March 2016

In case you missed it: Dodgers option Liberatore, hone in on bullpen

Adam Liberatore has struck out 11 in nine Cactus League innings this year.

Adam Liberatore has struck out 11 in nine Cactus League innings this year.

Dodgers at Padres, 1:10 p.m.
Carl Crawford, LF
Yasiel Puig, RF
Justin Turner, 3B
Adrian Gonzalez, 1B
Chase Utley, 2B
Kiké Hernandez, SS
Joc Pederson, CF
A.J. Ellis, C
Ross Stripling, P

By Jon Weisman

The Dodgers are down to two left-handers in their Major League bullpen after optioning Adam Liberatore to the minors following the team’s 5-4 victory Monday over Texas.

The question now is, will they go down to one?

Since we last checked in on the bullpen, it has been whittled in predictable fashion, leaving the following:

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The call of the yard

backyard

By Jon Weisman

Speaking of retirements …

My youngest son hung up his baseball spikes last year, when he was 7. He lasted a year longer than his older brother, and took a bit more pleasure in it, but it’s all relative. Youngest Master Weisman was the classic player who loved when it was his turn to bat, but went on mental walkabout when he was out in the field, so that when the ball finally did come at him, it was usually 20 feet behind him before he realized it.

He likes being with other kids, but he’s got other ways of being with other kids. He was a good sport, but when you’re 7, now 8, life’s too short to stand around bored in the sun.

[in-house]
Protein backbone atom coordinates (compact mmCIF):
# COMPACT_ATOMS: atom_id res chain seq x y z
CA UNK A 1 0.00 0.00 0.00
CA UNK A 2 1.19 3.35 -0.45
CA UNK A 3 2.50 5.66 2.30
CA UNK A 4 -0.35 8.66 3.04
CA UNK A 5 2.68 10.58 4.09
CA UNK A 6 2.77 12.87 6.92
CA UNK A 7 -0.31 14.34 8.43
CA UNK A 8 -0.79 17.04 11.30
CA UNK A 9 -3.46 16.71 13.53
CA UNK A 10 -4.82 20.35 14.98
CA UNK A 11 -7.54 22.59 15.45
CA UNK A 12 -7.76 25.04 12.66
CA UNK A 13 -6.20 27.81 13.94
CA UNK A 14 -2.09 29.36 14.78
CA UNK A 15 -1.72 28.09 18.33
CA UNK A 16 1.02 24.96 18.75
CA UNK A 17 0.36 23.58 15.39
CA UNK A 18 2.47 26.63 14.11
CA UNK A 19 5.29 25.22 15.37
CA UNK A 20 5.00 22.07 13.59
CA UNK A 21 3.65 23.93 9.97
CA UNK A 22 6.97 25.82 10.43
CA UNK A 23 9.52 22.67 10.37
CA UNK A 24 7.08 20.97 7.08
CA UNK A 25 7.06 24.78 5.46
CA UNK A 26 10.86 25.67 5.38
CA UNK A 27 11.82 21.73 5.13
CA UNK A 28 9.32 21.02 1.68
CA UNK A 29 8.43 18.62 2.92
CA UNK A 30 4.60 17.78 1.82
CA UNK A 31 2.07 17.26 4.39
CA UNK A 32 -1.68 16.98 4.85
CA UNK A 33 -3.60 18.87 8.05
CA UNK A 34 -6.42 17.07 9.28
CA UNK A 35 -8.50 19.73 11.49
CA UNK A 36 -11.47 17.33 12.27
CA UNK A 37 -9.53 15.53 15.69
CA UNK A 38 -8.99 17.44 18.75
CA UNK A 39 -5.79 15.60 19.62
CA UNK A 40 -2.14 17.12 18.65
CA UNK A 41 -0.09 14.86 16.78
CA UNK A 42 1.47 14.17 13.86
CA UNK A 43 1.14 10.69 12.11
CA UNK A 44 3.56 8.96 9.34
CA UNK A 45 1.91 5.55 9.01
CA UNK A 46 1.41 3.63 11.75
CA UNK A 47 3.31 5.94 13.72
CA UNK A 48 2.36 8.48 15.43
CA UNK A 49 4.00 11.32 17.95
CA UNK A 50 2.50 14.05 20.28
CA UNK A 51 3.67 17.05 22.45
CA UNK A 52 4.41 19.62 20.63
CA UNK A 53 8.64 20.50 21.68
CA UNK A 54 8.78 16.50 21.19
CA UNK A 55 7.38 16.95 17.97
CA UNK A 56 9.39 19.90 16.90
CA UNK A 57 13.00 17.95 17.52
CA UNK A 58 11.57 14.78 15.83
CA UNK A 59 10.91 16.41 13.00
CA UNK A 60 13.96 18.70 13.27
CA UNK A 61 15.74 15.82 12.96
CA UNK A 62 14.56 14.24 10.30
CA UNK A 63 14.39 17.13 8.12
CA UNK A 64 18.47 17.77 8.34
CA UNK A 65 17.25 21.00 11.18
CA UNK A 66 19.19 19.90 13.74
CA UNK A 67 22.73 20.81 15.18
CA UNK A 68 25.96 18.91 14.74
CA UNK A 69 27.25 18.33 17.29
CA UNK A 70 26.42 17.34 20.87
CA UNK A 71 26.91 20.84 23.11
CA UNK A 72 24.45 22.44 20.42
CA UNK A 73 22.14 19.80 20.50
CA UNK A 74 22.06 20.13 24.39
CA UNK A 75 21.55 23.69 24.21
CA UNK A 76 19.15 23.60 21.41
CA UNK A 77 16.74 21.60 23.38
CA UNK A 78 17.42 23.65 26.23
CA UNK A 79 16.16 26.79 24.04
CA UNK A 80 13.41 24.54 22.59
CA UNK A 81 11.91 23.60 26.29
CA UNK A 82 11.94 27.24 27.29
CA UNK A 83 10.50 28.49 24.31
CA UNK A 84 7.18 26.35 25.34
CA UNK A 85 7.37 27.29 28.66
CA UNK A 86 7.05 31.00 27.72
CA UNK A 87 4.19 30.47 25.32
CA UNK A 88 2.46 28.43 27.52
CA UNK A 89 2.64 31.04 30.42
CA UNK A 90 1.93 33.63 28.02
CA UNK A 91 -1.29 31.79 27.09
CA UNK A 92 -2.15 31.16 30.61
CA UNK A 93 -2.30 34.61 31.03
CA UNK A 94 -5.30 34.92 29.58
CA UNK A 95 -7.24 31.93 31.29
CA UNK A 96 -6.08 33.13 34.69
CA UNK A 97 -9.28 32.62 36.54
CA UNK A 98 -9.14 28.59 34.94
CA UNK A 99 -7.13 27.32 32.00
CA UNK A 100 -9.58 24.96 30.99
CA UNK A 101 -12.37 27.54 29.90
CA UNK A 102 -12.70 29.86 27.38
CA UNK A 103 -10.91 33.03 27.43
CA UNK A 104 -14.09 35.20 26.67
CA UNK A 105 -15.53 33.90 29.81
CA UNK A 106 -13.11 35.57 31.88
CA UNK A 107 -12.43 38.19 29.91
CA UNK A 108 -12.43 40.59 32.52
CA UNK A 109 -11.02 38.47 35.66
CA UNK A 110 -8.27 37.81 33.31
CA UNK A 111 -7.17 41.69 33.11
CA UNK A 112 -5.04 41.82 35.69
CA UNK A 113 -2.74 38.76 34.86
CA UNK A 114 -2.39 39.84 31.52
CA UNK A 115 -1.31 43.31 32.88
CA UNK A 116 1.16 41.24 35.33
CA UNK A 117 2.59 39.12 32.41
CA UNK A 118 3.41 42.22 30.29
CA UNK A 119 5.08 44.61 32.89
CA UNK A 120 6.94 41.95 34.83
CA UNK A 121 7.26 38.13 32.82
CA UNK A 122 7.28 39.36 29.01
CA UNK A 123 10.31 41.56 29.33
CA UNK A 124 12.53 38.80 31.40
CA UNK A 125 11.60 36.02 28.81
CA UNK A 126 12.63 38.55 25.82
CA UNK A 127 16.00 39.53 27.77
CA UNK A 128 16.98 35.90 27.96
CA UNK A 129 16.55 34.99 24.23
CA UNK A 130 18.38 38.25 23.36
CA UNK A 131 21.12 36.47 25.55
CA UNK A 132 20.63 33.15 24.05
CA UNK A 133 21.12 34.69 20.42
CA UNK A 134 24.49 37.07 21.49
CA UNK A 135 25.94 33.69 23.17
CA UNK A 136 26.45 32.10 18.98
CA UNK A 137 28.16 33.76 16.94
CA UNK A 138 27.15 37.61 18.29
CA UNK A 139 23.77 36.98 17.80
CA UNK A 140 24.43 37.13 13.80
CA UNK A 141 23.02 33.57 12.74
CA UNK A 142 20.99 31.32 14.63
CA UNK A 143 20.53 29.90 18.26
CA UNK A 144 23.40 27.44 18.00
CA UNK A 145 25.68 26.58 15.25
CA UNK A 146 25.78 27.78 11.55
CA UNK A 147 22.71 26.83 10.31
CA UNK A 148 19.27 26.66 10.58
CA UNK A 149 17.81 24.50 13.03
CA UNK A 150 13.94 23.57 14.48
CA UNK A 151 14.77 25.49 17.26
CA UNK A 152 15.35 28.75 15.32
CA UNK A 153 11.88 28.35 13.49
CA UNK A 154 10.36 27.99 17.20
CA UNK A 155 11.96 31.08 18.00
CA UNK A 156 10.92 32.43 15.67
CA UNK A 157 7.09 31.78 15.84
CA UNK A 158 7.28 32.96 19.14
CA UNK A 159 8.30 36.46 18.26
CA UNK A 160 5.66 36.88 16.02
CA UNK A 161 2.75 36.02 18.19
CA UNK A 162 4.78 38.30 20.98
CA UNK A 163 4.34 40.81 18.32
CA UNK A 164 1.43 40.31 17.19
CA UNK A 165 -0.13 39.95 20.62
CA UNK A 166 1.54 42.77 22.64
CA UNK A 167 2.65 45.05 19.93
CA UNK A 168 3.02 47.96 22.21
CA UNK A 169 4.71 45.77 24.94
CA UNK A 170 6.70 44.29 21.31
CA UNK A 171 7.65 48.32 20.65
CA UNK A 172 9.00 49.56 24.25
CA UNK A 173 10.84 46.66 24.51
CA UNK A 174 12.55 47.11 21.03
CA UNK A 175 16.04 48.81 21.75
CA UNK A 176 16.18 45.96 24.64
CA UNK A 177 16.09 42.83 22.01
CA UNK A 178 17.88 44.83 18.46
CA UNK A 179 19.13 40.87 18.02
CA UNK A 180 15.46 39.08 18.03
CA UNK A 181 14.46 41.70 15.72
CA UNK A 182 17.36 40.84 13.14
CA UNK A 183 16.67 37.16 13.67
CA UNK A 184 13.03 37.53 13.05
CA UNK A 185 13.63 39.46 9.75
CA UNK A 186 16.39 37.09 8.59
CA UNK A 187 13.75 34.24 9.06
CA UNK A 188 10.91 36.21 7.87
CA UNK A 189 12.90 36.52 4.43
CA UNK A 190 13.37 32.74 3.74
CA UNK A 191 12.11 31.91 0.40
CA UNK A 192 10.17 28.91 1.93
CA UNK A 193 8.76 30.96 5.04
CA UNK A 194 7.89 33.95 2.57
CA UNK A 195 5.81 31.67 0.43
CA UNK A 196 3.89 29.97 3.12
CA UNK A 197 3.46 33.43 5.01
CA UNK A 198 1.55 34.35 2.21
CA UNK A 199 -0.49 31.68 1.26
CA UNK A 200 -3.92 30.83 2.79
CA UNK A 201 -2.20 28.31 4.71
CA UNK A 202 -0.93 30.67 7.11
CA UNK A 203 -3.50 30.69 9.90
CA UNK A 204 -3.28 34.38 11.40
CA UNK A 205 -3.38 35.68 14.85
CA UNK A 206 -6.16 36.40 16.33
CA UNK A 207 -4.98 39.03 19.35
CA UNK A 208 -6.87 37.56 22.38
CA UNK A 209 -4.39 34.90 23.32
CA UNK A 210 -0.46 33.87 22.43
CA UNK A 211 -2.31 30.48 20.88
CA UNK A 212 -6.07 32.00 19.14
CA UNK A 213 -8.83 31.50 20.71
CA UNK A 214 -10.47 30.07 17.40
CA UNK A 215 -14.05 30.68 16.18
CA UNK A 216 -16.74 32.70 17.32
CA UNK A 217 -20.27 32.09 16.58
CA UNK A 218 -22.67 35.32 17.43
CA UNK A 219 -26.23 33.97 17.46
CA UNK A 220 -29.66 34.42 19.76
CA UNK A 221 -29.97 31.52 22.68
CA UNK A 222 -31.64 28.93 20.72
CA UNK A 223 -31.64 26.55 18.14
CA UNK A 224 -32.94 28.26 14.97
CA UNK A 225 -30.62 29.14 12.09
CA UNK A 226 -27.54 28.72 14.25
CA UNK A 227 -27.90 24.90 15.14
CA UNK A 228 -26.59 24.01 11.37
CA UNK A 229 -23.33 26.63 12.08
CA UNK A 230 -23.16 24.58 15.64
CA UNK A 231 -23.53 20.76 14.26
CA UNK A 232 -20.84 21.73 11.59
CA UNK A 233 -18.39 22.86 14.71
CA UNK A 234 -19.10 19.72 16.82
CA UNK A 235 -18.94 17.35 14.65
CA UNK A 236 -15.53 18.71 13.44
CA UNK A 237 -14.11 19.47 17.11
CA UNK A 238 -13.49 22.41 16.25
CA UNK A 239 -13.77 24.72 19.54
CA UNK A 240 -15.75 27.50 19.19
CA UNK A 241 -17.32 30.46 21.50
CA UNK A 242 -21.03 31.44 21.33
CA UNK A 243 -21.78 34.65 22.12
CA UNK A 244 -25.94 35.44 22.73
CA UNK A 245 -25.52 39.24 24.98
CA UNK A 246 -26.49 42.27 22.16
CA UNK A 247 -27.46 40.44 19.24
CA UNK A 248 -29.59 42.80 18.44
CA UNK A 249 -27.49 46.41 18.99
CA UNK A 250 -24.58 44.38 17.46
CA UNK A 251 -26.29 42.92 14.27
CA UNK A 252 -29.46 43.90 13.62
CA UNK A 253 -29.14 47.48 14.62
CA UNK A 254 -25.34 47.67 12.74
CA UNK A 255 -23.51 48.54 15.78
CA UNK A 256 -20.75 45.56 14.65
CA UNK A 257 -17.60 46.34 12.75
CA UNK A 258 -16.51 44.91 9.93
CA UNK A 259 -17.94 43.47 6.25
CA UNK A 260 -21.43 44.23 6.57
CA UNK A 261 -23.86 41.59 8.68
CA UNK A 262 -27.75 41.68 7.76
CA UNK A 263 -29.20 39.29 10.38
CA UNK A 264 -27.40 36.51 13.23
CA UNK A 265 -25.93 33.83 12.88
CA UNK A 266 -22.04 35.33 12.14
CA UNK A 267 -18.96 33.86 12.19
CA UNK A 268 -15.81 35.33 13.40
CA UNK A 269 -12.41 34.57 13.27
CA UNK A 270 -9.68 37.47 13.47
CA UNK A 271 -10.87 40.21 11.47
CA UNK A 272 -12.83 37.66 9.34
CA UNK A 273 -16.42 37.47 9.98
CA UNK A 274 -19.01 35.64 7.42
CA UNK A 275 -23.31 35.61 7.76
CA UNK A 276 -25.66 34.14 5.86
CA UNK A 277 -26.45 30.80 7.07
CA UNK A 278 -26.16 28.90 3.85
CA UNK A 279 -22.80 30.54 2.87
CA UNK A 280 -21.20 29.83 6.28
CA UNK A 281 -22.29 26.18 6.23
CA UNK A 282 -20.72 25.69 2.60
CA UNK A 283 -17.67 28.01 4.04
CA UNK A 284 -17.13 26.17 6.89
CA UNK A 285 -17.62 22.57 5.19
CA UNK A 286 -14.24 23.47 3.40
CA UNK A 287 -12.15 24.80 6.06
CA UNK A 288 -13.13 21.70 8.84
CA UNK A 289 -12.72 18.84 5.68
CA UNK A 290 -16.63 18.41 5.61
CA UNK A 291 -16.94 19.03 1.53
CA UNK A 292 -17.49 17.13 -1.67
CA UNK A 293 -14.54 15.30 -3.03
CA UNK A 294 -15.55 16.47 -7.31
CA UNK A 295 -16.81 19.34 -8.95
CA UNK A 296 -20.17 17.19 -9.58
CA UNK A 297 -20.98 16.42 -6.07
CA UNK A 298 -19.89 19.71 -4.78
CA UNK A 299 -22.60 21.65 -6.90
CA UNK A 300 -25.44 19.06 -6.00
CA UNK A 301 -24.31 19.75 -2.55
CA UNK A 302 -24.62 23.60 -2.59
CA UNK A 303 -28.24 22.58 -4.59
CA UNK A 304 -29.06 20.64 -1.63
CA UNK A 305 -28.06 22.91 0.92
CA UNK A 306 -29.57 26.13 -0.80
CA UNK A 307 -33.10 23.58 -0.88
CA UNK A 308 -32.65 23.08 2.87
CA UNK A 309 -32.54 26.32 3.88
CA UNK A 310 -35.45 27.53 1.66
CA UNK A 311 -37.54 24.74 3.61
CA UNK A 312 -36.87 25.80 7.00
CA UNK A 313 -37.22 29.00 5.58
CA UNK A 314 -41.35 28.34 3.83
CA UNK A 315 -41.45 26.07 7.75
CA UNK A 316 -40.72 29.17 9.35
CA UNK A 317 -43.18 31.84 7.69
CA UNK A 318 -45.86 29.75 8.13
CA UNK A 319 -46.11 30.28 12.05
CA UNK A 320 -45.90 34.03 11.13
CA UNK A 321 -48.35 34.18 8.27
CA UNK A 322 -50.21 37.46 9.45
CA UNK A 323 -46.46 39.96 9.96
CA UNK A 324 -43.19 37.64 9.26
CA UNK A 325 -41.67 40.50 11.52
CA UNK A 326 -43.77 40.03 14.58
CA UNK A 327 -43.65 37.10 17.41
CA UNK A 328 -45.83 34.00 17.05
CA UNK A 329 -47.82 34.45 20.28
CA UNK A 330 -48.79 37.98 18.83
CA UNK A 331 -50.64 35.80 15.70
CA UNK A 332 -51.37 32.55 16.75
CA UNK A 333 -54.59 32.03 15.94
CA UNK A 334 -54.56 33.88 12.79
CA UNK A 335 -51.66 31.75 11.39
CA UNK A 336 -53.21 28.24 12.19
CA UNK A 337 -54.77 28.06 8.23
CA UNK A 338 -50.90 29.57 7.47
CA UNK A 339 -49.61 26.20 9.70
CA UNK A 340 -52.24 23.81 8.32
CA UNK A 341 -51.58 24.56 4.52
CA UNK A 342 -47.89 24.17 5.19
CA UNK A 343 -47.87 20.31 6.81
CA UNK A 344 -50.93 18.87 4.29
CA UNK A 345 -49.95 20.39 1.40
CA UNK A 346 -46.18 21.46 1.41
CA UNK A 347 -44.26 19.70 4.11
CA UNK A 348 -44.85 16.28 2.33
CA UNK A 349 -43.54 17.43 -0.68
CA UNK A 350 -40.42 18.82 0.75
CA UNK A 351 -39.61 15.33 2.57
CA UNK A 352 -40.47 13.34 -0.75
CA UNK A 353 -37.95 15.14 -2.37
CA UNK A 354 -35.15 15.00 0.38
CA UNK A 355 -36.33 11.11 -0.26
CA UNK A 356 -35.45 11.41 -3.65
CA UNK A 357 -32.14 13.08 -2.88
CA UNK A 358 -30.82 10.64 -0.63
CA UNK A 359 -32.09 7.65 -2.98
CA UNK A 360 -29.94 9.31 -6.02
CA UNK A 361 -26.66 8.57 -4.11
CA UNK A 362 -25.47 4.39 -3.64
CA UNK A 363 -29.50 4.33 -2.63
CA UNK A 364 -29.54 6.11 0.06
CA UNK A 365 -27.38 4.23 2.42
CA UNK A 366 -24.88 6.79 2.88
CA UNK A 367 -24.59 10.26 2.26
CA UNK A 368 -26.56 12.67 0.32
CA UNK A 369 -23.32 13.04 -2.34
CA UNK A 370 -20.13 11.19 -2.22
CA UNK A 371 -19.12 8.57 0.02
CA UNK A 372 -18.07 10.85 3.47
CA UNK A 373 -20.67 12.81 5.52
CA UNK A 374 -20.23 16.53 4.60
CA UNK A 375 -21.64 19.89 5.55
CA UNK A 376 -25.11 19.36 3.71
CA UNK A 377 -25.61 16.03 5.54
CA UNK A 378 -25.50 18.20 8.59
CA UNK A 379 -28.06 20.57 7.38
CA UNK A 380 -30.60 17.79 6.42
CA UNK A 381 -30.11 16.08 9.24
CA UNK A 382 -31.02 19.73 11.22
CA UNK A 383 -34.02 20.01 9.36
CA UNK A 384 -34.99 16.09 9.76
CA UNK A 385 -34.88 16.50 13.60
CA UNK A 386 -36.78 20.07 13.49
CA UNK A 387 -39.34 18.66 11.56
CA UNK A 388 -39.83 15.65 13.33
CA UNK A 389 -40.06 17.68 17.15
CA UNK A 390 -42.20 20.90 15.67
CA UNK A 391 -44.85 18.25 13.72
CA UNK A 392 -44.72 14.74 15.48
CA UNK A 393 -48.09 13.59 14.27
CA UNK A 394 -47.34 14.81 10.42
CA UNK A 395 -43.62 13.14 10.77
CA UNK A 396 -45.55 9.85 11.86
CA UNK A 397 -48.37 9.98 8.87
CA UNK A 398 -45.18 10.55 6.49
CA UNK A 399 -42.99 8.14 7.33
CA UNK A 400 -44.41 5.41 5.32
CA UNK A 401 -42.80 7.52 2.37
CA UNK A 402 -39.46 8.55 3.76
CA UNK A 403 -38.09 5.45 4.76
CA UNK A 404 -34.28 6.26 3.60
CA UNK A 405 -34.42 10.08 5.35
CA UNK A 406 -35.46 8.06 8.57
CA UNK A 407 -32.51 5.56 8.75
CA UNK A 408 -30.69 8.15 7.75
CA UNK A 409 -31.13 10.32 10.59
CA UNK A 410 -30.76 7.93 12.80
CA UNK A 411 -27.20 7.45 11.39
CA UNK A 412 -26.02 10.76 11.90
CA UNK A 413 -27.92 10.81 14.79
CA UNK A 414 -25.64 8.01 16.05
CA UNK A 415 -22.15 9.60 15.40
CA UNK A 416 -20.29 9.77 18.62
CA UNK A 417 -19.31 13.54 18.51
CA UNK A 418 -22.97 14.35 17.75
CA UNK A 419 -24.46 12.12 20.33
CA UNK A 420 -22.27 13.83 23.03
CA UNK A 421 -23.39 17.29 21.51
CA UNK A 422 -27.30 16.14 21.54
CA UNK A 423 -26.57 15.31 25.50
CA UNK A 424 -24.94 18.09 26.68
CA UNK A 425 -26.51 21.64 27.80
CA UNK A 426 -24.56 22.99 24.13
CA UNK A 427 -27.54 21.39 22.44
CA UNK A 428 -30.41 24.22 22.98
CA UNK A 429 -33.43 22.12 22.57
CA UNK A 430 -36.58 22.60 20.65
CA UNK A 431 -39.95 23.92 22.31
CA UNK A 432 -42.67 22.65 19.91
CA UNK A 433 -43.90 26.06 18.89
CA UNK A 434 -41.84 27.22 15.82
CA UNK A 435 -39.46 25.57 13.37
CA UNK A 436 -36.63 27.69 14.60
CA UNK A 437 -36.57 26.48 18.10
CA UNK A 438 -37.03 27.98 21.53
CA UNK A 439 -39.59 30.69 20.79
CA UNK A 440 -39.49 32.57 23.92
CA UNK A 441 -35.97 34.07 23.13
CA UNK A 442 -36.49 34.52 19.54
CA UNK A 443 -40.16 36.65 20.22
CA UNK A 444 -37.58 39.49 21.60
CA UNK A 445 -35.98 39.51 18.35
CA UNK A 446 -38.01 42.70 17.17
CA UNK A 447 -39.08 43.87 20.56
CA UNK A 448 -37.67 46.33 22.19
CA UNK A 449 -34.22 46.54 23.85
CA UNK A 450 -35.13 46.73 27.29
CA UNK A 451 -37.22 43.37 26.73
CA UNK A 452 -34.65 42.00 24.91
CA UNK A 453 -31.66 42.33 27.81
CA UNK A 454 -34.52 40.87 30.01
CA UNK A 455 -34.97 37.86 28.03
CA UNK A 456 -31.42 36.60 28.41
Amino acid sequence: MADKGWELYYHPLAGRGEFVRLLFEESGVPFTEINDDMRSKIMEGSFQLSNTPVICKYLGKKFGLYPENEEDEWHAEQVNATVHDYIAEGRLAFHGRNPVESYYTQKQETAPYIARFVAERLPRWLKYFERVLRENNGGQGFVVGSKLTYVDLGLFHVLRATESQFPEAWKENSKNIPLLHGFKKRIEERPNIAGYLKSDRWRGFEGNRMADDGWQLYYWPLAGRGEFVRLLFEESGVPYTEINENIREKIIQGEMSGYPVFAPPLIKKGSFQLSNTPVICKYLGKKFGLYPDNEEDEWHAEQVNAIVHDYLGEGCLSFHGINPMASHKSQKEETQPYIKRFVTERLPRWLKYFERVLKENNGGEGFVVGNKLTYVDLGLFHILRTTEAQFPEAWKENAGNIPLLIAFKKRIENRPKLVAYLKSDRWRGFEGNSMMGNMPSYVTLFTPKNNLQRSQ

But as I expect Jamey Wright knows, there’s always the backyard. There’s always the place where you control the game, where you can bat as long as you like and if you never want to stand around waiting for a ball to come to you, you don’t have to.

Several times during this Spring Training month, while his old coach-pitch teammates have moved on with their lives, my youngest and I have gone out to our little yard, with a toy bat and two Fisher Price balls, well beneath his age level, that we probably purchased half his life ago. The bat weighs about an ounce — just enough heft so that it doesn’t break upon contact, but ideal for him to whip around effortlessly. The ball hits the bat with the sound of a folded newspaper whacking a fly.

The photo above makes our yard look deceptively large — this park, to paraphrase “Major League,” is not Yellowstone. Somehow, the dimensions are just right for what we’re up to. I pitch from just in front of the woodsy part, and he has to make solid contact to get it past me. That happens, I’m gonna say, three out of 10 times. (I really have no idea, but that suits the idyllic feel.) There’s a back fence shortly behind the tall trees, hidden. One time, when we said “one more good hit before we go in,” he cleared it. Now, that was a well-earned home run trot.

This weekend when we did it, he was in a sad mood before we began, and cheerful when we finished.

I have lots of aspirations for my kids. Possibly too many. Possibly not enough. But when it comes to sports, I just want them to enjoy it. We’re not looking to turn pro — we’re barely aiming for amateur. We go outside, never planned, never for very long, never really accomplishing anything. And each time we do, each time possibly being the last time, it means more to me than anything in a boxscore ever could.

After 19 MLB seasons, Jamey Wright retires

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Rangers at Dodgers 7:05 p.m.
Kiké Hernandez, SS
Yasiel Puig, RF
Justin Turner, 3B
Adrian Gonzalez, 1B
Scott Van Slyke, LF